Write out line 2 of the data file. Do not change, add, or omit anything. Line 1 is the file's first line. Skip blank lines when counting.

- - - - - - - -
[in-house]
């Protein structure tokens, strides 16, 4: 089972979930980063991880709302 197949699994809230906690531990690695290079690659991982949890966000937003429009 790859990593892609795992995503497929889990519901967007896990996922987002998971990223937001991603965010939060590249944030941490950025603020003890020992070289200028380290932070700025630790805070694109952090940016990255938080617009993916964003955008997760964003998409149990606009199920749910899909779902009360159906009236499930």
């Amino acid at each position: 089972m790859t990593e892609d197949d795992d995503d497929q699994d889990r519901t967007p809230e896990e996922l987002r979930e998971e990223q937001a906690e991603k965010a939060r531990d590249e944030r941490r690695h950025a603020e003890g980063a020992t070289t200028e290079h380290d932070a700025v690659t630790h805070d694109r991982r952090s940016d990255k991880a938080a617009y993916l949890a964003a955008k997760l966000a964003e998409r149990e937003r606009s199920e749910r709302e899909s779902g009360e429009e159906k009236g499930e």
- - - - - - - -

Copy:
């Protein structure tokens, strides 16, 4: 089972979930980063991880709302 197949699994809230906690531990690695290079690659991982949890966000937003429009 790859990593892609795992995503497929889990519901967007896990996922987002998971990223937001991603965010939060590249944030941490950025603020003890020992070289200028380290932070700025630790805070694109952090940016990255938080617009993916964003955008997760964003998409149990606009199920749910899909779902009360159906009236499930």